Goal directed fluid therapy decreases postoperative morbidity but not mortality in major non-cardiac surgery: a meta-analysis and trial sequential analysis of randomized controlled trials
Background and aims
Optimum perioperative fluid administration may improve postoperative outcome after major surgery. This meta-analysis and systematic review has been aimed to determine the effect of dynamic goal directed fluid therapy (GDFT) on postoperative morbidity and mortality in non-cardiac surgical patients.
Material and methods
Meta-analysis of published prospective randomized controlled trials where GDFT based on non-invasive flow based hemodynamic measurement has been compared with a standard care. Data from 41 prospective randomized trials have been included in this study.
Use of GDFT in major surgical patients does not decrease postoperative hospital/30-day mortality (OR 0.70, 95 % CI 0.46–1.08, p = 0.11) length of post-operative hospital stay (SMD −0.14; 95 % CI −0.28, 0.00; p = 0.05) and length of ICU stay (SMD −0.12; 95 % CI −0.28, 0.04; p = 0.14). However, number of patients having at least one postoperative complication is significantly lower with use of GDFT (OR 0.57; 95 % CI 0.43, 0.75; p < 0.0001). Abdominal complications (p = 0.008), wound infection (p = 0.002) and postoperative hypotension (p = 0.04) are also decreased with used of GDFT as opposed to a standard care. Though patients who received GDFT were infused more colloid (p < 0.0001), there is no increased risk of heart failure or pulmonary edema and renal failure.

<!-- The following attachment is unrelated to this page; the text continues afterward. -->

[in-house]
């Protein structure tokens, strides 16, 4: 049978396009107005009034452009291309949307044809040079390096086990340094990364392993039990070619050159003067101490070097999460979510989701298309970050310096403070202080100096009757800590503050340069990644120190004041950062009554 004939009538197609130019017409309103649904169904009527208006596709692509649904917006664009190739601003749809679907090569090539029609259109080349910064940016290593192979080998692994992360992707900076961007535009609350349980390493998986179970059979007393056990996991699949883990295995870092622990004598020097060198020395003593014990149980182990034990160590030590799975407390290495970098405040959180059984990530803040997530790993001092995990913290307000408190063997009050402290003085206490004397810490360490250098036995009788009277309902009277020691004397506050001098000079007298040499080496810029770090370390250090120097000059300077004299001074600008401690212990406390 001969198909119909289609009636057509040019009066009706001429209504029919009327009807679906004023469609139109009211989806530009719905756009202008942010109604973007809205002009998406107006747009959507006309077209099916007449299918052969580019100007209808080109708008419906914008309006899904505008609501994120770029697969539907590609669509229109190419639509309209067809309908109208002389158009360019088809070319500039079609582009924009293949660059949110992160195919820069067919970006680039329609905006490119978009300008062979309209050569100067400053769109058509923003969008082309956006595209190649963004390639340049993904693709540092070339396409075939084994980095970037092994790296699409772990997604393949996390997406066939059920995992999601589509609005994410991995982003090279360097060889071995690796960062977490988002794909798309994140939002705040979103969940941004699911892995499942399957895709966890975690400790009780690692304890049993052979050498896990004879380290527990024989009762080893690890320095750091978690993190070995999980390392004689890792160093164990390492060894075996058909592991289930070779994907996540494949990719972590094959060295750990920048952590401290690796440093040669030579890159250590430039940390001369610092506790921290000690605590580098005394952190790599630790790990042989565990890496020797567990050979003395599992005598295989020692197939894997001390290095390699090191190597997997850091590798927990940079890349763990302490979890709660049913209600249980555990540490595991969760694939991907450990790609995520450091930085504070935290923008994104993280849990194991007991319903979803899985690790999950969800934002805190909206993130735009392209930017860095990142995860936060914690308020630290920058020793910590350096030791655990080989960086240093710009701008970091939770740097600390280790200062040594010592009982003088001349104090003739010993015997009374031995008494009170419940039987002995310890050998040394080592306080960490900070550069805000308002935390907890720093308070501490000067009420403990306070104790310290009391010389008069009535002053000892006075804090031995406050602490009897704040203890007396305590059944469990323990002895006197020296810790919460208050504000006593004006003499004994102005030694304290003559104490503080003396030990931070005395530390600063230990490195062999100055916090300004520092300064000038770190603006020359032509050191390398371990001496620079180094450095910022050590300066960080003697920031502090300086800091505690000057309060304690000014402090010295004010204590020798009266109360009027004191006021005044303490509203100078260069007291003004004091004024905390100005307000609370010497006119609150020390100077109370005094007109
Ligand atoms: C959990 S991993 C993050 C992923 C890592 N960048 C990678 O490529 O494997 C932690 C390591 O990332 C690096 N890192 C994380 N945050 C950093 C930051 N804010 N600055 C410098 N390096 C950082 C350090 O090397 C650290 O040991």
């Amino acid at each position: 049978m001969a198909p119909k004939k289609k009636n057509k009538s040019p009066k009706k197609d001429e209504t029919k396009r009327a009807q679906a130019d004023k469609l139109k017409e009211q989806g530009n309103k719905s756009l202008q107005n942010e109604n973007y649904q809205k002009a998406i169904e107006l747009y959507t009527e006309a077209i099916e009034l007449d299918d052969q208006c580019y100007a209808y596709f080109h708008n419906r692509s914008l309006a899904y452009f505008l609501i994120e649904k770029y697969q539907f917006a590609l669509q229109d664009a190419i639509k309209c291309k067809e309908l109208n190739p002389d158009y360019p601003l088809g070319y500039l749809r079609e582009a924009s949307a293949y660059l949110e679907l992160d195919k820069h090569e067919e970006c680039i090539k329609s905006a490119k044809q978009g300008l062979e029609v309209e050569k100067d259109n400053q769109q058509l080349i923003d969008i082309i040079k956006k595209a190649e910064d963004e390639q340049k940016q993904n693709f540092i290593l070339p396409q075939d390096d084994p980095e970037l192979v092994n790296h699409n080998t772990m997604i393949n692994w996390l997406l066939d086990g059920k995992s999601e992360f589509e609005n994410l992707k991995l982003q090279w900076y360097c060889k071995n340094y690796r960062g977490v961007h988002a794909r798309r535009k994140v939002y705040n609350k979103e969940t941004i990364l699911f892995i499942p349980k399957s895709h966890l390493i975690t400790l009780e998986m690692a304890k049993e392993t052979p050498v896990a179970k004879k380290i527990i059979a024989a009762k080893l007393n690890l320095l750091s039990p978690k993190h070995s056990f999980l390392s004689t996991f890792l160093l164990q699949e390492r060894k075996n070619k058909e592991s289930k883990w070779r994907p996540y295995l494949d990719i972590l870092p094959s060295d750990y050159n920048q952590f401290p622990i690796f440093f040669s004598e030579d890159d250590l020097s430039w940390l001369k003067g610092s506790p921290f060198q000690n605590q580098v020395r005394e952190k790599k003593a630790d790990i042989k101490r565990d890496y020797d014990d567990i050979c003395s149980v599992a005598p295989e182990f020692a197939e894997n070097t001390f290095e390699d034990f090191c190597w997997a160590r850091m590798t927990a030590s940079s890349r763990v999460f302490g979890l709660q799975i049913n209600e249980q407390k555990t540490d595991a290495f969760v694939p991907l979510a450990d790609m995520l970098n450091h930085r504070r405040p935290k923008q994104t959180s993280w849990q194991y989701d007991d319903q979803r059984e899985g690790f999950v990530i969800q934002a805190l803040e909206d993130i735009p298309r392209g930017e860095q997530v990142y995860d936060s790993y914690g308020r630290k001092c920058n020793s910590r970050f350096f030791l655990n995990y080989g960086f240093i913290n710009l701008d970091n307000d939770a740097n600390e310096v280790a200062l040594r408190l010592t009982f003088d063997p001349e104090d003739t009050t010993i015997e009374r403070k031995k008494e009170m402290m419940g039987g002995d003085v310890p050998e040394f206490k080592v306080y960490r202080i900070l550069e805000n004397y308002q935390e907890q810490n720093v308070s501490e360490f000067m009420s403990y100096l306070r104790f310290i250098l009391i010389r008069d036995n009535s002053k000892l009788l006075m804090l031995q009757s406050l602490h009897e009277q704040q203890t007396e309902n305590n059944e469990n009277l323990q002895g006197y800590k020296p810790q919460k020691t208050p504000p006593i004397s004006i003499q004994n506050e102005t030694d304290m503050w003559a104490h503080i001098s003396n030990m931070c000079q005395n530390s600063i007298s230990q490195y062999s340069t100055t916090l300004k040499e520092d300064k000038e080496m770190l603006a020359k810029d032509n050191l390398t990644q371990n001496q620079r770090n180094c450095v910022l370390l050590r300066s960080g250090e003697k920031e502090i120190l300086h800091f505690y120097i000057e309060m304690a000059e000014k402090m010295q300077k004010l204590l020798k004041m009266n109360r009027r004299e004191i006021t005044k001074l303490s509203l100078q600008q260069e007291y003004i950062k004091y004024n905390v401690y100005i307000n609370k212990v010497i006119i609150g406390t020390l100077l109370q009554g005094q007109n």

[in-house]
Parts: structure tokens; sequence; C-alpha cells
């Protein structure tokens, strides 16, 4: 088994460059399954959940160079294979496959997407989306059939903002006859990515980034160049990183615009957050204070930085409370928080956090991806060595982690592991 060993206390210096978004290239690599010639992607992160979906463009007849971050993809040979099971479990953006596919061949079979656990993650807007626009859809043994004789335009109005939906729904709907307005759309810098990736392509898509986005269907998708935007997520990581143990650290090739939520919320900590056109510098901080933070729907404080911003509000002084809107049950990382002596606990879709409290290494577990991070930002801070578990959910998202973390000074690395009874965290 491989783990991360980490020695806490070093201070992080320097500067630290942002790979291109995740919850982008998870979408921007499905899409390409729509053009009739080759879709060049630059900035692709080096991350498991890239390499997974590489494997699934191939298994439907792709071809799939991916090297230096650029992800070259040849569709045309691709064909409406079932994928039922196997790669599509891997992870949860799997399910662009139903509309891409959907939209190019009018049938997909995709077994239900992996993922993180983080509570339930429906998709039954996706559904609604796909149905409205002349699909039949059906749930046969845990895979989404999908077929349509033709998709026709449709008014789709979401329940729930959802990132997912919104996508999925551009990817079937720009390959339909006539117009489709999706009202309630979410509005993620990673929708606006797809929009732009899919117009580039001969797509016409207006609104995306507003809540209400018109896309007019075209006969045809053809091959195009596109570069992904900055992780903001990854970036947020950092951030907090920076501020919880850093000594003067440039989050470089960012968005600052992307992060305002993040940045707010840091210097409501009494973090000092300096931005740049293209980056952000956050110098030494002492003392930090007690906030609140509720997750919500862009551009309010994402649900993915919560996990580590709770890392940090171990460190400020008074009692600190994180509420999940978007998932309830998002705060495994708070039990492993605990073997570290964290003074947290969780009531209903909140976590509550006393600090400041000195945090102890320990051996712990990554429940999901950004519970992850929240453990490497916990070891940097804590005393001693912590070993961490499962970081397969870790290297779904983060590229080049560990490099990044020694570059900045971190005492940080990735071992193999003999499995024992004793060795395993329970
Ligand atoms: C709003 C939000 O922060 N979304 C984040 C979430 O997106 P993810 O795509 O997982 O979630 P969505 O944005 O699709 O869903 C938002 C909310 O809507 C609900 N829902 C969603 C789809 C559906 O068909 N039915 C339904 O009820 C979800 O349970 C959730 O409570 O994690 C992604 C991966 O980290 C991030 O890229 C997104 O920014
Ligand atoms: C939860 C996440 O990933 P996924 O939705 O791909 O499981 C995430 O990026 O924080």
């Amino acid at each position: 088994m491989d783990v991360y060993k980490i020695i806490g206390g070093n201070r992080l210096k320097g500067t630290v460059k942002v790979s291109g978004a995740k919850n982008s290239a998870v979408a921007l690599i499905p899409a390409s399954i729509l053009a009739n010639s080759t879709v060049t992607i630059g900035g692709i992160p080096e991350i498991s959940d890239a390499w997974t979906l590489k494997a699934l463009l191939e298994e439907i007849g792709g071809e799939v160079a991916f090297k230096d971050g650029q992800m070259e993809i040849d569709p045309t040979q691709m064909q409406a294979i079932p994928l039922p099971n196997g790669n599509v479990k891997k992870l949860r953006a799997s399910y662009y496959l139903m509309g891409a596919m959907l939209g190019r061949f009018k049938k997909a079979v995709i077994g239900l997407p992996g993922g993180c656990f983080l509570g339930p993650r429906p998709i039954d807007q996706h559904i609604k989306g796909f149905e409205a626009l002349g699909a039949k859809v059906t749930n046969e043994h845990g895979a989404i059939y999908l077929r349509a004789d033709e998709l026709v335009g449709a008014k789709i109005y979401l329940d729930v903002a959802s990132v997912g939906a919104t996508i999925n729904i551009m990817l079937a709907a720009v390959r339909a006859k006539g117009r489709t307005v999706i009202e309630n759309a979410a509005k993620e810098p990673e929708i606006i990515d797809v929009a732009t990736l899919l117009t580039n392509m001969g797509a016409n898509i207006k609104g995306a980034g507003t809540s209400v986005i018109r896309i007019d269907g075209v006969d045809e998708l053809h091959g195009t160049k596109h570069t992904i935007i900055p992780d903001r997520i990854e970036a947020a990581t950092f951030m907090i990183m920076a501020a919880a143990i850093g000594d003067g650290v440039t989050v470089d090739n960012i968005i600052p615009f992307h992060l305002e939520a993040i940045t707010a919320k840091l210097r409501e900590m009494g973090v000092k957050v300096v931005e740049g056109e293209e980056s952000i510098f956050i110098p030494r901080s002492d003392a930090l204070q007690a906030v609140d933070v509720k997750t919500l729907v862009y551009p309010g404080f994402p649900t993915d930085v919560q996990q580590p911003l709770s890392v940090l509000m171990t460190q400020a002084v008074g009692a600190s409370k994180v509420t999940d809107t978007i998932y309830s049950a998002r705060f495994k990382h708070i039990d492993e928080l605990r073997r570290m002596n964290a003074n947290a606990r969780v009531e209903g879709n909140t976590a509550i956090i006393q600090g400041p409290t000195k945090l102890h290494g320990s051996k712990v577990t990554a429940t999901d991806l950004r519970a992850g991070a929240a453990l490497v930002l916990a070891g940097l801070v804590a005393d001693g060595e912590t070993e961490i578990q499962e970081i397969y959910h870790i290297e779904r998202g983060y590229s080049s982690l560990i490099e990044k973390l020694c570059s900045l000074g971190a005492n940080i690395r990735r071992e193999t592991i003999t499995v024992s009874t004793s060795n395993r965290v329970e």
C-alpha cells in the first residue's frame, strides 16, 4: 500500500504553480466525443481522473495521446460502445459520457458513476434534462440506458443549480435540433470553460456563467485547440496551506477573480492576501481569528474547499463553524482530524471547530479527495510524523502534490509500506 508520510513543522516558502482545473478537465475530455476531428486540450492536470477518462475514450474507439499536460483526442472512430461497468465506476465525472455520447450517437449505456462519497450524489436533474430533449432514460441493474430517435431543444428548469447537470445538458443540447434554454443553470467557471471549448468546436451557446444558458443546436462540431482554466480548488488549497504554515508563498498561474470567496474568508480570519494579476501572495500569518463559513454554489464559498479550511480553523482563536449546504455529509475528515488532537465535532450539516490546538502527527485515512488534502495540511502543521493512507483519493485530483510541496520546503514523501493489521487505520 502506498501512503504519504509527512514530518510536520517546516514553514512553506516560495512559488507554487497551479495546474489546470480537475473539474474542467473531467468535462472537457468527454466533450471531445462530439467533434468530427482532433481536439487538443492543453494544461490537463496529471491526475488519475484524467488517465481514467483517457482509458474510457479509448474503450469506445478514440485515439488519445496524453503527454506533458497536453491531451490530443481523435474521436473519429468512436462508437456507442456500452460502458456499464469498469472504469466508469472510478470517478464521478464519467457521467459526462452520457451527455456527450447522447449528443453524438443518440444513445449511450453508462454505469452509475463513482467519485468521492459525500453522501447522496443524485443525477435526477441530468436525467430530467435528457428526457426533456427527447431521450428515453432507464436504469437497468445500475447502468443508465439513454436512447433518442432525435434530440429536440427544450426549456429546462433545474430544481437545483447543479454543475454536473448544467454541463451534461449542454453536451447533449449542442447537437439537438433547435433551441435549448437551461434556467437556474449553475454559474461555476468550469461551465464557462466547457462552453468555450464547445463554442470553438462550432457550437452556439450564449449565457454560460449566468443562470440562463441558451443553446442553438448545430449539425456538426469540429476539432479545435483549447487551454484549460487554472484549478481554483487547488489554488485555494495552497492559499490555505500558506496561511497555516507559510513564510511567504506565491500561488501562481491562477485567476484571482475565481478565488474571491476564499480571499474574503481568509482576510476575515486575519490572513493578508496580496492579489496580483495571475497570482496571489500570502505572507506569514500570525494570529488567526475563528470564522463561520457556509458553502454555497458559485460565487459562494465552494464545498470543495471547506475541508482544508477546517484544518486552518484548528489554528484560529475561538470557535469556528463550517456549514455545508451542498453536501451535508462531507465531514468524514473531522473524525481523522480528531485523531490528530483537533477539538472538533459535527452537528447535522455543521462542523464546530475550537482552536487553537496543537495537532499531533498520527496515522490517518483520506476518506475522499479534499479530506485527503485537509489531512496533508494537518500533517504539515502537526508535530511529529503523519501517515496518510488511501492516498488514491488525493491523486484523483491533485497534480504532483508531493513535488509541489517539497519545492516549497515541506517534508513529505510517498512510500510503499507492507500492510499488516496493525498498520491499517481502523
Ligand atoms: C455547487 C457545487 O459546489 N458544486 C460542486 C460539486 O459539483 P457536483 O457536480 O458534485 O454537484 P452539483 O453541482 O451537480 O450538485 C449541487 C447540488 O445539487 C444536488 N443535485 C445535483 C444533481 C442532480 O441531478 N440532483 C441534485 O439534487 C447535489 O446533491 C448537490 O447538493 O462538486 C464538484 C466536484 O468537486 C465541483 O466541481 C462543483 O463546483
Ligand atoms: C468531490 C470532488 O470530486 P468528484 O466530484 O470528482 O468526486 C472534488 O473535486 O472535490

GDFT in major non- cardiac surgical patients has questionable benefit over a standard care in terms of postoperative mortality, length of hospital stay and length of ICU stay. However, incidence of all complications including wound infection, abdominal complications and postoperative hypotension is reduced.
KeywordsGoal directed fluid therapy Non-cardiac surgery Hemodynamic target Perioperative care Mortality Outcome Major surgery
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